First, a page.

From:Austin, TX Region: Southwest Topic: Trees Title: Lack of fruit on Texas persimmon Answered by: Nan Hampton
I have several Texas Persimmons on my property, most have nodules covering most of the leaves that I am presuming to be insect eggs. Between my neighbor and I we have over a dozen of these tress growing wild, but only one has fruit, which is the one without the insect infestation. Am I to presume that only one of the trees are female or is the lack of fruit due to the insect infestation?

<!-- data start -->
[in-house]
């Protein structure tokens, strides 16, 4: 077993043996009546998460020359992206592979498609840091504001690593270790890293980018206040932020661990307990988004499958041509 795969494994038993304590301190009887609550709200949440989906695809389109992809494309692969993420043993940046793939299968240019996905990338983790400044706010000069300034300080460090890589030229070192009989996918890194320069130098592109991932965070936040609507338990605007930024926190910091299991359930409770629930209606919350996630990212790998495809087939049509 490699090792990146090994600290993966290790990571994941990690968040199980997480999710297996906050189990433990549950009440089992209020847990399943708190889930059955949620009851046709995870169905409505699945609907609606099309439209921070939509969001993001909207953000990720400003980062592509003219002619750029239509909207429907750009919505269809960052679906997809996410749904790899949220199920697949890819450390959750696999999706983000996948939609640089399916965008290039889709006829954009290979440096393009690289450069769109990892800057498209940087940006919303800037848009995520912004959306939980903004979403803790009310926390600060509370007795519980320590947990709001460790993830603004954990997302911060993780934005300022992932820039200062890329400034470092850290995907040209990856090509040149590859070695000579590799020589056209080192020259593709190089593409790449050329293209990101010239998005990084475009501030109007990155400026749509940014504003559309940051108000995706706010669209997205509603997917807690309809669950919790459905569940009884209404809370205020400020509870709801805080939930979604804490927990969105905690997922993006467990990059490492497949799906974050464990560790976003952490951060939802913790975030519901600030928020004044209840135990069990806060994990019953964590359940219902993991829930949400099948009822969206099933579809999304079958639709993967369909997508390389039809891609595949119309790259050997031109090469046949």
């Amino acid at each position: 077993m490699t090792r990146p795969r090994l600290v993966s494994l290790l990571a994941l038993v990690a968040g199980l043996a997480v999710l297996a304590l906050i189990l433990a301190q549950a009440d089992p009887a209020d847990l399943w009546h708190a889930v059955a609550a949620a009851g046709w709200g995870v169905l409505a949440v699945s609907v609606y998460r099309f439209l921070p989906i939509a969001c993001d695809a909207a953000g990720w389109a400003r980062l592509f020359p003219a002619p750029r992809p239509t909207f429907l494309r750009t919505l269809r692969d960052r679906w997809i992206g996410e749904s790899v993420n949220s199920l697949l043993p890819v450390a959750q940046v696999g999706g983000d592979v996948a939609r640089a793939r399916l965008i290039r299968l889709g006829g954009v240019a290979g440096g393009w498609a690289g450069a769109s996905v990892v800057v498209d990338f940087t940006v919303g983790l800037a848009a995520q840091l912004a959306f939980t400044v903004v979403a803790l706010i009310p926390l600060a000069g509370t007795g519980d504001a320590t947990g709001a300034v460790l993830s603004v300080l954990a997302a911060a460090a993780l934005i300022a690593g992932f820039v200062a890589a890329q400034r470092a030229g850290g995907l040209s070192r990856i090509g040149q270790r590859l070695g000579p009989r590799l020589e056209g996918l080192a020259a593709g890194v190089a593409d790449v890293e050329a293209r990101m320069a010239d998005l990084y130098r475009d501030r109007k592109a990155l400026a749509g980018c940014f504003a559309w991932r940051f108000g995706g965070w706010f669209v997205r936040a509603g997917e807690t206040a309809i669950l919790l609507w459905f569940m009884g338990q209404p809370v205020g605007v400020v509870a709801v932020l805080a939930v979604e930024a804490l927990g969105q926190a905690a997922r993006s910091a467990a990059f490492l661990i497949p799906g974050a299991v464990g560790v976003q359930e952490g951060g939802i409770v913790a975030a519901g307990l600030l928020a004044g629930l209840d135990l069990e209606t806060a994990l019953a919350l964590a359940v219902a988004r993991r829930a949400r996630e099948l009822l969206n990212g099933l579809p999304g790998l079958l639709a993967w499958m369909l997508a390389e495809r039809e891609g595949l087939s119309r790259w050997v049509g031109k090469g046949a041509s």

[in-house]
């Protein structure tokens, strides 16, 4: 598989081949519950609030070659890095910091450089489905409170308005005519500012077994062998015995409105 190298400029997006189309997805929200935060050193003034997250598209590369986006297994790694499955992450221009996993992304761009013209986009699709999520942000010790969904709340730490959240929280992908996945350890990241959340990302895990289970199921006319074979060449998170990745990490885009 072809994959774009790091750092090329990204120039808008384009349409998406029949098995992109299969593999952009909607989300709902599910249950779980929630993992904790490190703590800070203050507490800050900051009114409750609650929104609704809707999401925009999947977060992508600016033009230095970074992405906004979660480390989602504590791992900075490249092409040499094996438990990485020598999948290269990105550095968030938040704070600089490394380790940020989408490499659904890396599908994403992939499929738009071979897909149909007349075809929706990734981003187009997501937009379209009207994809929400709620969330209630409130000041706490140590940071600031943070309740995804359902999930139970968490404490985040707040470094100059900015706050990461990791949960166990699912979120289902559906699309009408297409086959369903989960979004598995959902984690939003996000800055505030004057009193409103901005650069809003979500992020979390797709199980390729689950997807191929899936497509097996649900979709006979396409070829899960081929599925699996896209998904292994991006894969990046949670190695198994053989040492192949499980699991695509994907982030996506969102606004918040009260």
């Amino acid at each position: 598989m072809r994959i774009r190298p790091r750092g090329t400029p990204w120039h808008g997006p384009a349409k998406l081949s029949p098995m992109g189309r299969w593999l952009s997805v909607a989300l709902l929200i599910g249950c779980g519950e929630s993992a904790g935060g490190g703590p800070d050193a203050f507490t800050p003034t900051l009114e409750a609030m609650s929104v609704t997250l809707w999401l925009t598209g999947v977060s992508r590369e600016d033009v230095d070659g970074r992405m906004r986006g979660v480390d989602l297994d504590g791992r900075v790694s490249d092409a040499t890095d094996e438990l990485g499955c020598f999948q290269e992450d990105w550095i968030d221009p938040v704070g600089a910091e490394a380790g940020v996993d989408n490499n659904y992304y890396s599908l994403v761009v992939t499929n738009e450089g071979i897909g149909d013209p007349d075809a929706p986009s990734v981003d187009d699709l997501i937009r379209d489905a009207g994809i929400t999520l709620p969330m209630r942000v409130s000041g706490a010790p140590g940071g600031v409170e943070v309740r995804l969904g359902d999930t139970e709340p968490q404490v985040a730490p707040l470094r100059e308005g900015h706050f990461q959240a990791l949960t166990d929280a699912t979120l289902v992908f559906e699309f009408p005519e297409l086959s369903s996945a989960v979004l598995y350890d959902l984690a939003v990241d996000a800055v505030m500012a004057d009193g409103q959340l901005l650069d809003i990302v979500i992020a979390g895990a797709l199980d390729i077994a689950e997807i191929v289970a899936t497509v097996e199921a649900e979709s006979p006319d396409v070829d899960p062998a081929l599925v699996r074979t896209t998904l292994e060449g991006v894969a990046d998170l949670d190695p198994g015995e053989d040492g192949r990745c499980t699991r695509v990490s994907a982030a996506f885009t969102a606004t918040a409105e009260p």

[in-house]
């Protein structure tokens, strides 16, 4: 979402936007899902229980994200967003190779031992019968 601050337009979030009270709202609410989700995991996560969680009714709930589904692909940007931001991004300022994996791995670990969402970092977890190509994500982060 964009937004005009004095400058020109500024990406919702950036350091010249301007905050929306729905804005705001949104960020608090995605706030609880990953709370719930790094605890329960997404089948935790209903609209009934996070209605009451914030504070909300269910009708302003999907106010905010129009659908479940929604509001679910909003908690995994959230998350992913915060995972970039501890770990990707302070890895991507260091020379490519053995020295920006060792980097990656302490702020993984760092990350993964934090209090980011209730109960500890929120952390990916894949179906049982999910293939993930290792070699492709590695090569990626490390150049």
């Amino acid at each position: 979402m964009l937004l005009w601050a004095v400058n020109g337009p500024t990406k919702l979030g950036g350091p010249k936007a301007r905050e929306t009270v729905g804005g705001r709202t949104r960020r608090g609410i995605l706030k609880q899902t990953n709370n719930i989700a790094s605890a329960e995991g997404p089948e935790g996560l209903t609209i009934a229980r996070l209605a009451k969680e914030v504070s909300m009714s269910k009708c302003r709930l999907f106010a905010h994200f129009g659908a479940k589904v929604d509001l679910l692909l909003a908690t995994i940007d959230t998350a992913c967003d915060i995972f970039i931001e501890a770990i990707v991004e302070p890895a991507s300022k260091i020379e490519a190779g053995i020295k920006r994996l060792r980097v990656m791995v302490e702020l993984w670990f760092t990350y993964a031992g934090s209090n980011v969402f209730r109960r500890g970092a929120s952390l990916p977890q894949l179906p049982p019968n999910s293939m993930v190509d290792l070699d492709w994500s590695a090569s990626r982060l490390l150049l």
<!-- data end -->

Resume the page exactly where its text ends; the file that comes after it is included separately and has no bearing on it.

This is a very interesting question—so interesting that it sent this Mr. Smarty Plants on a research expedition to look at Diospyros texana (Texas persimmon) trees/shrubs growing in Lampasas County, Texas. Of the 20 or so trees I found, less than half had fruit on them. Of those trees with fruit, some seemed to be completely free of insect galls, others had a few leaves showing galls, and others had a moderate number of galls on some of their branches. I didn't encounter any with a very heavy infestation of galls. On the shrubs without fruit, I found about the same distribution of galls. This certainly wasn't a rigorous scientific survey and we couldn't apply any meaningful statistics to it, but I think probably the insect infestation isn't responsible for your plants not producing fruit. The article about insect galls above from the University of Florida Extension Service, plus ones from Iowa State University Extension Service and Brandeis University, all indicate that galls generally don't cause any serious problems for plants except, perhaps, aesthetically. See the photos below showing trees with insect galls and fruit. Perhaps your trees are more heavily infested than the ones in the photographs, but still I don't think that this would keep them from bearing fruit. I think that most likely all the other trees are male trees or, for some unknown reason, the other female trees didn't set fruit. It will be interesting to see if any of the trees without fruit this year will bear fruit next year.
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